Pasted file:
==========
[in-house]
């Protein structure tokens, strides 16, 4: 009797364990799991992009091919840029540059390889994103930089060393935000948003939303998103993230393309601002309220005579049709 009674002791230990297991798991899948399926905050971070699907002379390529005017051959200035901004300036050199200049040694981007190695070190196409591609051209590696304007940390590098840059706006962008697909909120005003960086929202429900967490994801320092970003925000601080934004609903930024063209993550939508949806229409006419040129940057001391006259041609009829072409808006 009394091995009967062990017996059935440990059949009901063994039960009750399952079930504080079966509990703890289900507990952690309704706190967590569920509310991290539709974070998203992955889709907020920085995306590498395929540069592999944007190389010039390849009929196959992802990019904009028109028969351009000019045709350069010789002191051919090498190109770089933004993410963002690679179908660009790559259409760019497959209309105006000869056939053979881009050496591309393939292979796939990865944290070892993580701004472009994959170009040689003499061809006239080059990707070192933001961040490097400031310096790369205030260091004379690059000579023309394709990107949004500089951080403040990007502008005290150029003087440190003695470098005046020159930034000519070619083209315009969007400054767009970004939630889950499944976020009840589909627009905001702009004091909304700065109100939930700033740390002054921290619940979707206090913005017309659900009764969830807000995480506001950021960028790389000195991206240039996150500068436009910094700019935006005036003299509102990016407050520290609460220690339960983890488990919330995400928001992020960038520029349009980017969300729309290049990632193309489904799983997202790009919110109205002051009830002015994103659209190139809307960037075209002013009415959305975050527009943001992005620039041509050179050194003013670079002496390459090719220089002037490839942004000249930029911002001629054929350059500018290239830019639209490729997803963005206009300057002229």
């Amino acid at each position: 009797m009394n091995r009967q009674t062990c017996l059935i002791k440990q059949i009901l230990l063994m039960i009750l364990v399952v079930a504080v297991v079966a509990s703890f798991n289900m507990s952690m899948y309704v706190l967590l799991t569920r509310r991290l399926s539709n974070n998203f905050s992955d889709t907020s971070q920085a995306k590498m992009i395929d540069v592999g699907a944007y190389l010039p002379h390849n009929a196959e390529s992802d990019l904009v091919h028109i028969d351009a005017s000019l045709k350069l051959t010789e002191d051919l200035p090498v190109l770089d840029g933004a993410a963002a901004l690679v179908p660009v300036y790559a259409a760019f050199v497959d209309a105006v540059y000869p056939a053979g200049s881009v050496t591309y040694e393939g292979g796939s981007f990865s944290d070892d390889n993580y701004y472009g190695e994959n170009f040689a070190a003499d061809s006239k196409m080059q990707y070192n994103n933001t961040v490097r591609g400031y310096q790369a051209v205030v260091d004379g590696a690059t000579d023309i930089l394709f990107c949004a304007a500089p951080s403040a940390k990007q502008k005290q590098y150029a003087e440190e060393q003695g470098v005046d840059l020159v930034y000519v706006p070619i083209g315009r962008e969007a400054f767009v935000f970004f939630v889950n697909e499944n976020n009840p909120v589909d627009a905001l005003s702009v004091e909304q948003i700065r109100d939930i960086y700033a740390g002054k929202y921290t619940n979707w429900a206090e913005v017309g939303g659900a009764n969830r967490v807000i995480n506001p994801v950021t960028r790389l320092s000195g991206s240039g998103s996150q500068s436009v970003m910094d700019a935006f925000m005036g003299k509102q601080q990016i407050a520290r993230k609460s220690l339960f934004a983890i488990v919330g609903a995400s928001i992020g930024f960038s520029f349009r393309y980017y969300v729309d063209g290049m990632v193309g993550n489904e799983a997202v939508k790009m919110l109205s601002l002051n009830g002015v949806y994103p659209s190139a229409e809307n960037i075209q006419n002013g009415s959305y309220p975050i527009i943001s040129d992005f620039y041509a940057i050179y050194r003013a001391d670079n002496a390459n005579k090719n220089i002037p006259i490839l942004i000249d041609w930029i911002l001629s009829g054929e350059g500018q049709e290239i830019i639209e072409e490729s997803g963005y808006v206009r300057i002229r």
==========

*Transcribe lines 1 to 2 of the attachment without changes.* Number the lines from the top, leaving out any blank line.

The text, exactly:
[in-house]
């Protein structure tokens, strides 16, 4: 009797364990799991992009091919840029540059390889994103930089060393935000948003939303998103993230393309601002309220005579049709 009674002791230990297991798991899948399926905050971070699907002379390529005017051959200035901004300036050199200049040694981007190695070190196409591609051209590696304007940390590098840059706006962008697909909120005003960086929202429900967490994801320092970003925000601080934004609903930024063209993550939508949806229409006419040129940057001391006259041609009829072409808006 009394091995009967062990017996059935440990059949009901063994039960009750399952079930504080079966509990703890289900507990952690309704706190967590569920509310991290539709974070998203992955889709907020920085995306590498395929540069592999944007190389010039390849009929196959992802990019904009028109028969351009000019045709350069010789002191051919090498190109770089933004993410963002690679179908660009790559259409760019497959209309105006000869056939053979881009050496591309393939292979796939990865944290070892993580701004472009994959170009040689003499061809006239080059990707070192933001961040490097400031310096790369205030260091004379690059000579023309394709990107949004500089951080403040990007502008005290150029003087440190003695470098005046020159930034000519070619083209315009969007400054767009970004939630889950499944976020009840589909627009905001702009004091909304700065109100939930700033740390002054921290619940979707206090913005017309659900009764969830807000995480506001950021960028790389000195991206240039996150500068436009910094700019935006005036003299509102990016407050520290609460220690339960983890488990919330995400928001992020960038520029349009980017969300729309290049990632193309489904799983997202790009919110109205002051009830002015994103659209190139809307960037075209002013009415959305975050527009943001992005620039041509050179050194003013670079002496390459090719220089002037490839942004000249930029911002001629054929350059500018290239830019639209490729997803963005206009300057002229």